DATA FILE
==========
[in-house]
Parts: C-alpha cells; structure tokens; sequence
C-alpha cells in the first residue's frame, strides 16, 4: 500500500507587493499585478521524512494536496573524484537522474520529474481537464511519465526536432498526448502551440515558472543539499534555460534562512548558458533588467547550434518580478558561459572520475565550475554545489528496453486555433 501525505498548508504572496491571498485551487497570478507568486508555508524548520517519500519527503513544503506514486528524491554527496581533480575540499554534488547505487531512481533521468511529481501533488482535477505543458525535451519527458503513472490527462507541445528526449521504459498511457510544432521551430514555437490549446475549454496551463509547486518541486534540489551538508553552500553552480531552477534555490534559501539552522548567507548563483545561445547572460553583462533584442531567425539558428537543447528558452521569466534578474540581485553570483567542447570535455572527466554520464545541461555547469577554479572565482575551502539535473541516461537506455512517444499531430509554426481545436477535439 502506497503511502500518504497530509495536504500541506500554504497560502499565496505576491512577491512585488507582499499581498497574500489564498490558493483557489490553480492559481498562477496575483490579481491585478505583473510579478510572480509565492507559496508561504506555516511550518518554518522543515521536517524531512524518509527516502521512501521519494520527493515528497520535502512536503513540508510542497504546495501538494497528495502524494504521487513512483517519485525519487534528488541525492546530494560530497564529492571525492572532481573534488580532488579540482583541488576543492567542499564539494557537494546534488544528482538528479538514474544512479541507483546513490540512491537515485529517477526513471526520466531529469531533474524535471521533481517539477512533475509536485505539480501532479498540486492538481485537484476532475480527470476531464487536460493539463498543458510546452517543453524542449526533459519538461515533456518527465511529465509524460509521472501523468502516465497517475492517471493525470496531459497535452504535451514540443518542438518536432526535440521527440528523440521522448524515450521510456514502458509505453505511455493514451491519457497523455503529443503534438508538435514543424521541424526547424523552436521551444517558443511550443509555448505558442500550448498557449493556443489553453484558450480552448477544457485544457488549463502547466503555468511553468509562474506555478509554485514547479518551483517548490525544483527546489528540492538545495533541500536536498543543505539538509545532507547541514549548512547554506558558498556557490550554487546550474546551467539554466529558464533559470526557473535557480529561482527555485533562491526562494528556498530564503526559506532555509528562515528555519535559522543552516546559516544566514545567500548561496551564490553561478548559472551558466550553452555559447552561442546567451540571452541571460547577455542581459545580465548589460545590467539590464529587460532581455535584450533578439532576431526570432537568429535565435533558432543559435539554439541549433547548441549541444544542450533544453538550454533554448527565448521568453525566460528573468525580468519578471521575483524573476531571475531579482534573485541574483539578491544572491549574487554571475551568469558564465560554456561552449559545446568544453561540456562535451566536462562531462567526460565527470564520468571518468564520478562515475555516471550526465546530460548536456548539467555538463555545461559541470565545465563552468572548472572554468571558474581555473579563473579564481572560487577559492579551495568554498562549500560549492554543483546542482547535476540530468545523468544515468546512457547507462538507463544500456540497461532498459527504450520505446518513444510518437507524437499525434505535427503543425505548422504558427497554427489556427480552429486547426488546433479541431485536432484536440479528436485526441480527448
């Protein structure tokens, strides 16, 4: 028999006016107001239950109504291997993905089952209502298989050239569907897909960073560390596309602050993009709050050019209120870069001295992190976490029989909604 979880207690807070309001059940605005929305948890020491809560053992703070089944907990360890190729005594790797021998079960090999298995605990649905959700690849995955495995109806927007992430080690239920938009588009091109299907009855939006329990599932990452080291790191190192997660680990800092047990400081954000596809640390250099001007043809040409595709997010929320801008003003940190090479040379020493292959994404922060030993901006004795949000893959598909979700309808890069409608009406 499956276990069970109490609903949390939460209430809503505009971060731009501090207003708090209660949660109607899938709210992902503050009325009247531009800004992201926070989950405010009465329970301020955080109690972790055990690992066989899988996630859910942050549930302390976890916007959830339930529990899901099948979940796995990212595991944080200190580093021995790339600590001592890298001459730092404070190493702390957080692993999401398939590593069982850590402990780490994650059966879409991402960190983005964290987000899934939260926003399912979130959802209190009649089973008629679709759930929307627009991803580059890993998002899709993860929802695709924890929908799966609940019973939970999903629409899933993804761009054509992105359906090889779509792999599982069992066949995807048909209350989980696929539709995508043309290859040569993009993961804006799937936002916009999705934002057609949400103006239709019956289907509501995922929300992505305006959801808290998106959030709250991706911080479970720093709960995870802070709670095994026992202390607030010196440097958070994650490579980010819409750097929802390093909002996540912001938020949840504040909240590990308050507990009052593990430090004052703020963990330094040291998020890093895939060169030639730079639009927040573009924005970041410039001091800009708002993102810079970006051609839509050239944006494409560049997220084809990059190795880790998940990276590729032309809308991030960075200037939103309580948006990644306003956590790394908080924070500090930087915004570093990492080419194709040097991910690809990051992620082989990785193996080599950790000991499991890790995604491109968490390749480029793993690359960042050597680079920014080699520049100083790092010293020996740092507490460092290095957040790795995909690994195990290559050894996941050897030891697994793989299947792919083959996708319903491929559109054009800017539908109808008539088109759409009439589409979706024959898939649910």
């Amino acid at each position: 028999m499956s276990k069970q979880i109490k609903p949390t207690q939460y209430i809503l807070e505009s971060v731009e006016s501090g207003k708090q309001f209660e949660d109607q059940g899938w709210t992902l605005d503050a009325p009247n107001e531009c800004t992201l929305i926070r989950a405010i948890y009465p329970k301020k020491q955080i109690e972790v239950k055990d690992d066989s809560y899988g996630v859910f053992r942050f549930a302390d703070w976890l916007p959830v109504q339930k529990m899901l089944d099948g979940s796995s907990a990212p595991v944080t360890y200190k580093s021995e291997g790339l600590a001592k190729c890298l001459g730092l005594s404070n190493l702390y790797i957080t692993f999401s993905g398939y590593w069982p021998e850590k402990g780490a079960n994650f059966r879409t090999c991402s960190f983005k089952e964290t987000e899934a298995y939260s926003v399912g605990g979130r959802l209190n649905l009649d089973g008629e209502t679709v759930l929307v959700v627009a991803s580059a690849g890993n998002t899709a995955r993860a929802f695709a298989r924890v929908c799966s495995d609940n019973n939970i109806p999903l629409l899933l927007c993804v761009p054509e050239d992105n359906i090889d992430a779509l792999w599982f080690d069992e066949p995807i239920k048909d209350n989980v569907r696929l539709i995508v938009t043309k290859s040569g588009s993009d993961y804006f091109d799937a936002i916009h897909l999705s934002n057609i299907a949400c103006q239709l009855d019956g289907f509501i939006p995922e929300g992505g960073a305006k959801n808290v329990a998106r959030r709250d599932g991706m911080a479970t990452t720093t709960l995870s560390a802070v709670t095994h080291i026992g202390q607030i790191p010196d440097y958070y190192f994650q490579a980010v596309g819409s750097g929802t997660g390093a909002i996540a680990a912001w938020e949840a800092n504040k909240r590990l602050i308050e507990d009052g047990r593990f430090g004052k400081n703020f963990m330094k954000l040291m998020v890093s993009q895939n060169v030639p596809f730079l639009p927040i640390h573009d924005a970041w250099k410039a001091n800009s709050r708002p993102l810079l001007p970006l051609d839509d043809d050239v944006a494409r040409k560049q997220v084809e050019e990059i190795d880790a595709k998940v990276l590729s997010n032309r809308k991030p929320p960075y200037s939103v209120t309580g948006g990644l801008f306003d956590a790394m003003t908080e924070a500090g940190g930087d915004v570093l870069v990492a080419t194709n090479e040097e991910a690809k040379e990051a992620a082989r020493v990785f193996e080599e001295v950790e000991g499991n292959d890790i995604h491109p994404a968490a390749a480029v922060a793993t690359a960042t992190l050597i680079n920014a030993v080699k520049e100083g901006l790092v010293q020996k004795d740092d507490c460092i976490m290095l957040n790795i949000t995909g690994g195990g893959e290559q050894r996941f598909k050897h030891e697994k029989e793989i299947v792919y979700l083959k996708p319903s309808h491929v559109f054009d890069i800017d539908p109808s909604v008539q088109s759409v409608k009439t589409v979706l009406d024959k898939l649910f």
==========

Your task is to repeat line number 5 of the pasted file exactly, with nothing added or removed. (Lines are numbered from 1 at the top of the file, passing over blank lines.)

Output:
């Amino acid at each position: 028999m499956s276990k069970q979880i109490k609903p949390t207690q939460y209430i809503l807070e505009s971060v731009e006016s501090g207003k708090q309001f209660e949660d109607q059940g899938w709210t992902l605005d503050a009325p009247n107001e531009c800004t992201l929305i926070r989950a405010i948890y009465p329970k301020k020491q955080i109690e972790v239950k055990d690992d066989s809560y899988g996630v859910f053992r942050f549930a302390d703070w976890l916007p959830v109504q339930k529990m899901l089944d099948g979940s796995s907990a990212p595991v944080t360890y200190k580093s021995e291997g790339l600590a001592k190729c890298l001459g730092l005594s404070n190493l702390y790797i957080t692993f999401s993905g398939y590593w069982p021998e850590k402990g780490a079960n994650f059966r879409t090999c991402s960190f983005k089952e964290t987000e899934a298995y939260s926003v399912g605990g979130r959802l209190n649905l009649d089973g008629e209502t679709v759930l929307v959700v627009a991803s580059a690849g890993n998002t899709a995955r993860a929802f695709a298989r924890v929908c799966s495995d609940n019973n939970i109806p999903l629409l899933l927007c993804v761009p054509e050239d992105n359906i090889d992430a779509l792999w599982f080690d069992e066949p995807i239920k048909d209350n989980v569907r696929l539709i995508v938009t043309k290859s040569g588009s993009d993961y804006f091109d799937a936002i916009h897909l999705s934002n057609i299907a949400c103006q239709l009855d019956g289907f509501i939006p995922e929300g992505g960073a305006k959801n808290v329990a998106r959030r709250d599932g991706m911080a479970t990452t720093t709960l995870s560390a802070v709670t095994h080291i026992g202390q607030i790191p010196d440097y958070y190192f994650q490579a980010v596309g819409s750097g929802t997660g390093a909002i996540a680990a912001w938020e949840a800092n504040k909240r590990l602050i308050e507990d009052g047990r593990f430090g004052k400081n703020f963990m330094k954000l040291m998020v890093s993009q895939n060169v030639p596809f730079l639009p927040i640390h573009d924005a970041w250099k410039a001091n800009s709050r708002p993102l810079l001007p970006l051609d839509d043809d050239v944006a494409r040409k560049q997220v084809e050019e990059i190795d880790a595709k998940v990276l590729s997010n032309r809308k991030p929320p960075y200037s939103v209120t309580g948006g990644l801008f306003d956590a790394m003003t908080e924070a500090g940190g930087d915004v570093l870069v990492a080419t194709n090479e040097e991910a690809k040379e990051a992620a082989r020493v990785f193996e080599e001295v950790e000991g499991n292959d890790i995604h491109p994404a968490a390749a480029v922060a793993t690359a960042t992190l050597i680079n920014a030993v080699k520049e100083g901006l790092v010293q020996k004795d740092d507490c460092i976490m290095l957040n790795i949000t995909g690994g195990g893959e290559q050894r996941f598909k050897h030891e697994k029989e793989i299947v792919y979700l083959k996708p319903s309808h491929v559109f054009d890069i800017d539908p109808s909604v008539q088109s759409v409608k009439t589409v979706l009406d024959k898939l649910f």